While a fourth stimulus check (or similar type of additional relief) hasn't been completely ruled out, there's a big reason it may not happen: A fourth stimulus check may not be needed.
Some conservative analysts and state-government officials suggest that providing more direct payments or unemployment benefits could worsen the existing labor shortage in a variety of industries, including restaurants and manufacturing. The argument? Additional aid may disincentivize workers from returning to lower-wage jobs.
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Republican governors in 22 states have stopped accepting the $300-per-week federal unemployment-benefit supplements, even though the program is set to run until September. They cite workforce shortages as one reason for ending the supplements in their states. Business owners are also blaming federal aid for a slowdown in hiring.
JPMorgan Chase CEO Jamie Dimon has relayed this concern to Congress, where conservative lawmakers are unlikely to support ongoing aid.
"People actually have a lot of money, and they don't particularly feel like going back to work," he told members of the House Financial Services Committee during a hearing last week (May 27).
Are stimulus benefits really keeping people home?
However, unemployment benefits may not be the direct cause of the labor shortage in low-wage positions. While one study suggests that 1 in 7 workers are staying home due to ongoing unemployment-benefit supplements, some economists say that federal aid is not likely to be the major reason people aren't returning to work.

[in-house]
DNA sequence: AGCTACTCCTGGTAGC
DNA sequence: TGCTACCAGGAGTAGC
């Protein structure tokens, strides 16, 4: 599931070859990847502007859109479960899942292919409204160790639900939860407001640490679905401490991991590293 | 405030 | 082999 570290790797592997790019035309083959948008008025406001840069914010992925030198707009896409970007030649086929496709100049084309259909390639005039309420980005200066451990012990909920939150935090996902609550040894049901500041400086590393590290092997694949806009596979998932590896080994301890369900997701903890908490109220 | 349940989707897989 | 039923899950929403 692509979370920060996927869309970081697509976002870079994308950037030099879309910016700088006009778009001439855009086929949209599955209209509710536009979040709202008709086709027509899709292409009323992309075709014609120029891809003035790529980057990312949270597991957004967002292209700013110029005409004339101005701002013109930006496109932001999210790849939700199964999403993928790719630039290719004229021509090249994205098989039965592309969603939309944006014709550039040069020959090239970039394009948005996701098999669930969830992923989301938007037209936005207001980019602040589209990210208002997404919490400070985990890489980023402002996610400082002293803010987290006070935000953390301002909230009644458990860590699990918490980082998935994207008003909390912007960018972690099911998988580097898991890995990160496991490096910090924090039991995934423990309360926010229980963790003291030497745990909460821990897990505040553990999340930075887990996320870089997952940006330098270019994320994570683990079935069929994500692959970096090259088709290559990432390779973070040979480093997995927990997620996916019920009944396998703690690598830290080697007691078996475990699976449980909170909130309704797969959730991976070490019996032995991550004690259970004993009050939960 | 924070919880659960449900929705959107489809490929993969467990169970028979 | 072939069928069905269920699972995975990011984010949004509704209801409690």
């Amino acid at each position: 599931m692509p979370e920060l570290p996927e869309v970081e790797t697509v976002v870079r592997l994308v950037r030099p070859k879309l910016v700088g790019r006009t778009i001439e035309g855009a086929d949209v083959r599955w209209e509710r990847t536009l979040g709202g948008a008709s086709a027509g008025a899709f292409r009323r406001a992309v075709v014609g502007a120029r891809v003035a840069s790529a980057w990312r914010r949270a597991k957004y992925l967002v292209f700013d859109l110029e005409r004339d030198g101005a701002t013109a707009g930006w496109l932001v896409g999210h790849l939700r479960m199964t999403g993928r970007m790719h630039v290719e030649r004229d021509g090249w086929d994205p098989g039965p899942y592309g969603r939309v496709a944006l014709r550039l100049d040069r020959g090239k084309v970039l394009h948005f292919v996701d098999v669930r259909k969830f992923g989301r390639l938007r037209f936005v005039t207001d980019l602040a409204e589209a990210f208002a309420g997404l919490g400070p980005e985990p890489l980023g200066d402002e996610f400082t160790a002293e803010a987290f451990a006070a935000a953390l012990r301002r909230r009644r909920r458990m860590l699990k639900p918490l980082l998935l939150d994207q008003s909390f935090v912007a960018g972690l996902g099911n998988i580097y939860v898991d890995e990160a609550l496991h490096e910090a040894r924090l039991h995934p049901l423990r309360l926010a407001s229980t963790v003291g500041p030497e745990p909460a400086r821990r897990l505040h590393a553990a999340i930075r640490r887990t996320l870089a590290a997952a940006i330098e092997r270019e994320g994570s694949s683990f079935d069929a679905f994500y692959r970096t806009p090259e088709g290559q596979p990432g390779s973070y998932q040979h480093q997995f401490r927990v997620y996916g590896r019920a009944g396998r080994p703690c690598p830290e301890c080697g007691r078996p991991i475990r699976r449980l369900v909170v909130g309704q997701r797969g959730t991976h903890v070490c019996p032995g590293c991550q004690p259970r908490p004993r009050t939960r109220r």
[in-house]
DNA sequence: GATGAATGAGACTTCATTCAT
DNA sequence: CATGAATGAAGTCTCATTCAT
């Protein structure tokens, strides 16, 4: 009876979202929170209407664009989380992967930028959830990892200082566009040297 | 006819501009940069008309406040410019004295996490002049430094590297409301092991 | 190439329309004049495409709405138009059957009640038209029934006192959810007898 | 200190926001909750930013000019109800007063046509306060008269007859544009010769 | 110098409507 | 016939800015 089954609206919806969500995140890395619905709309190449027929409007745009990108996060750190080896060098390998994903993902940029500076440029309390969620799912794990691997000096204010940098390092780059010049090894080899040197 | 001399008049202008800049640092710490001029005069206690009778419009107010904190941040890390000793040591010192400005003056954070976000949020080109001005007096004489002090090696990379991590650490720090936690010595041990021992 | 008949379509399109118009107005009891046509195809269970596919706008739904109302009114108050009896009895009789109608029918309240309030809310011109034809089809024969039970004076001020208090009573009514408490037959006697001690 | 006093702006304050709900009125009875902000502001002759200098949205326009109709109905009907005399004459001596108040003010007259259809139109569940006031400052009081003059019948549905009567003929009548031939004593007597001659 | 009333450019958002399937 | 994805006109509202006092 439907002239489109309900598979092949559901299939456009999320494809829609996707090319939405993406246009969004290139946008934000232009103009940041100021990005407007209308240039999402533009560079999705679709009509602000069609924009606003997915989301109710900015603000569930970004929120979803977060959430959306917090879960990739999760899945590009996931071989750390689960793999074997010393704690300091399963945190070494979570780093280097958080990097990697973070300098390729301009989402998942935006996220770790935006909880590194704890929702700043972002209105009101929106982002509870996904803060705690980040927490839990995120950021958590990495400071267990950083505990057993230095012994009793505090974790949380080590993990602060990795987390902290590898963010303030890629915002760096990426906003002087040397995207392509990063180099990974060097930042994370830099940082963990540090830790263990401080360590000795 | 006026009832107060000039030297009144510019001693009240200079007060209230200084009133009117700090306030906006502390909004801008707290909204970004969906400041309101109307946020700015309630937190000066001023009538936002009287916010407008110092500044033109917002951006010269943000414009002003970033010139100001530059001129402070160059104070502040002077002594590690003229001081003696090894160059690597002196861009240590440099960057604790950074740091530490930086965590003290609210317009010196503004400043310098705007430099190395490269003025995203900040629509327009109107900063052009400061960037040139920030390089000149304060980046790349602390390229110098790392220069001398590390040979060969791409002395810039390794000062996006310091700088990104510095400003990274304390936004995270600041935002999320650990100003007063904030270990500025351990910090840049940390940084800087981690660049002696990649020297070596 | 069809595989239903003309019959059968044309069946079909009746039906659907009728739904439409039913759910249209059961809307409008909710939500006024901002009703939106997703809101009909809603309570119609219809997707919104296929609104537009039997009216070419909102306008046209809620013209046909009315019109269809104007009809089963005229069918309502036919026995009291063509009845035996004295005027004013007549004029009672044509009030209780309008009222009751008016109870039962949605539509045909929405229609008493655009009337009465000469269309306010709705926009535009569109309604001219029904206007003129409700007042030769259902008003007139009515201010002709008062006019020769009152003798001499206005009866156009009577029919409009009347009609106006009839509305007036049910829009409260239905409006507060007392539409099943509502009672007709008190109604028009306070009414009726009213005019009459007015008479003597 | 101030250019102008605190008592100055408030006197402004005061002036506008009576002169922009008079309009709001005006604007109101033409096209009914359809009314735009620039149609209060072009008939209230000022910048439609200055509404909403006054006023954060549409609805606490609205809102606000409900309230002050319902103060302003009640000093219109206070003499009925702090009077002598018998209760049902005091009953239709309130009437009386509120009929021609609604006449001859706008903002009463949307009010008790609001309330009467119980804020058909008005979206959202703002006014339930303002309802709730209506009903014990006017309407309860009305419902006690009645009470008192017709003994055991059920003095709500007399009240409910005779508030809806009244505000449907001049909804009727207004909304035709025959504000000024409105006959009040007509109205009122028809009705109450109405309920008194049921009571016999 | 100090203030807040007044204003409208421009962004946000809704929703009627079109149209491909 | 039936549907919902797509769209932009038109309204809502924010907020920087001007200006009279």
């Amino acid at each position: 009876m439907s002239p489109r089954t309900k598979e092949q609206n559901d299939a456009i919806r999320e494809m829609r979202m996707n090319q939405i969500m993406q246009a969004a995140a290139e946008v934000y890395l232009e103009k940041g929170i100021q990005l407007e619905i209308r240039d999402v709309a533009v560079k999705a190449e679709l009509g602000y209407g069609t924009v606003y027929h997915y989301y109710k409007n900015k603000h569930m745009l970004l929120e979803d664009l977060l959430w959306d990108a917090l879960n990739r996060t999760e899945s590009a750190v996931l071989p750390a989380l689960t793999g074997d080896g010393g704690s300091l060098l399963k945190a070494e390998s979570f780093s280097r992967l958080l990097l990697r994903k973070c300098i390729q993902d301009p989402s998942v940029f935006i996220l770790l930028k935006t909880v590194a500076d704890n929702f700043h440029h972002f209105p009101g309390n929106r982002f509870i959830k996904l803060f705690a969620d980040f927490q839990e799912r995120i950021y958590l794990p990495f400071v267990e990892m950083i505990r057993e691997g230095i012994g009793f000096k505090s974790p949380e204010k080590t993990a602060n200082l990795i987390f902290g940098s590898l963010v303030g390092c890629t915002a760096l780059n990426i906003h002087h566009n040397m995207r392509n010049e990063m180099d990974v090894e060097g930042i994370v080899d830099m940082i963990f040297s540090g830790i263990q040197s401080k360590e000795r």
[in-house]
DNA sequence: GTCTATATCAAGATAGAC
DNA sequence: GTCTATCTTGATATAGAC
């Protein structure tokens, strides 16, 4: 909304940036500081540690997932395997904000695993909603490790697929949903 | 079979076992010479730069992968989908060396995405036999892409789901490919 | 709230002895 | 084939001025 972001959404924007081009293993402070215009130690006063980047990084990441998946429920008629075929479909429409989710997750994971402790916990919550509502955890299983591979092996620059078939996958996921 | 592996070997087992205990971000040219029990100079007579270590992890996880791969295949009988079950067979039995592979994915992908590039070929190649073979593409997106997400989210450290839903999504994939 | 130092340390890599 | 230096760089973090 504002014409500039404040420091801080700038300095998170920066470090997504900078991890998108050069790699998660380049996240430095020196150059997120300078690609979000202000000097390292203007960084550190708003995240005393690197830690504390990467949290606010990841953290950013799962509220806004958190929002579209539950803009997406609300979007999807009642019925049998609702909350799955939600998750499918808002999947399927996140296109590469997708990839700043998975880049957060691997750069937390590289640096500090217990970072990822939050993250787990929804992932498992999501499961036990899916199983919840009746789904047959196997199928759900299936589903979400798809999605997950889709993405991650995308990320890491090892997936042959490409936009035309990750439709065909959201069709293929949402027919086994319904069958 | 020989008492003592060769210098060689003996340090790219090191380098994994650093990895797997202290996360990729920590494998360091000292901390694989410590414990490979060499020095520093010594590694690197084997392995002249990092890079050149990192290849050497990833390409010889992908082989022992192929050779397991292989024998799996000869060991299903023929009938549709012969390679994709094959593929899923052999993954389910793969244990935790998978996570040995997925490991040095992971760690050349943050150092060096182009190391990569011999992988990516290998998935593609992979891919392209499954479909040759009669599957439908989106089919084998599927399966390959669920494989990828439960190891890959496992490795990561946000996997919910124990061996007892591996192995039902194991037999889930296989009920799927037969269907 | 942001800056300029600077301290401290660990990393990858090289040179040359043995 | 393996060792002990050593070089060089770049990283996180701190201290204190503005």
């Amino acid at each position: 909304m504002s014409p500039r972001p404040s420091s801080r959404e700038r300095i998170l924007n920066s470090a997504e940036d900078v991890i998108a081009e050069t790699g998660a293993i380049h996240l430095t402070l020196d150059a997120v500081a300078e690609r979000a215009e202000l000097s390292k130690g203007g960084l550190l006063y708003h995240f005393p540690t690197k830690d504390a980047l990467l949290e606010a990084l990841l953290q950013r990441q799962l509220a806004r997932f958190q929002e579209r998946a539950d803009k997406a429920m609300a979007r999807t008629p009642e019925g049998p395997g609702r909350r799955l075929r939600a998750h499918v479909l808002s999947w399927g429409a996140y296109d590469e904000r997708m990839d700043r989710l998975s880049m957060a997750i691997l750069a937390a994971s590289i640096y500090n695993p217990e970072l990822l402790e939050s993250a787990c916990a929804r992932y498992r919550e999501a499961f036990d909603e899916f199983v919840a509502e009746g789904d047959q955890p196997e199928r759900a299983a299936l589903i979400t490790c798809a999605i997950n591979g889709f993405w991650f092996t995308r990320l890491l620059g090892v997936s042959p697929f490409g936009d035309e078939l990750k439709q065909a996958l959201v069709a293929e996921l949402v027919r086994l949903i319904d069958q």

"My guess is the $300 is having some discouraging effect on people working, but that it's not a gigantic effect," Joseph Vavra, an economics professor at the University of Chicago, told CNN. "But I have a lot of uncertainty because I just don't think we have good data."
For some Americans, unemployment checks aren't what's keeping them at home. Pre-existing medical conditions and the lack of child care are. More than 7 million adults have reported trouble finding child care — due to facilities closing or going remote — for kids who are not in out-of-home school or daycare.
The pro-business U.S. Chamber of Commerce has called the worker shortage a crisis and has made getting people back into jobs its primary focus with an initiative called "America Works." The plan does address affordable child care with a proposal to create more public-private partnerships.
Or should businesses just pay people more?
However, what may really be at issue is pay. Low (and stagnant) wages may discourage people from going back to work in warehouses, restaurants and retail shops.
The Biden administration earlier this year proposed raising the federal minimum wage to $15 per hour, a provision that did not move forward. Some companies have announced plans to raise hourly wages to $15 (or higher), though this only impacts a small percentage of employees nationwide.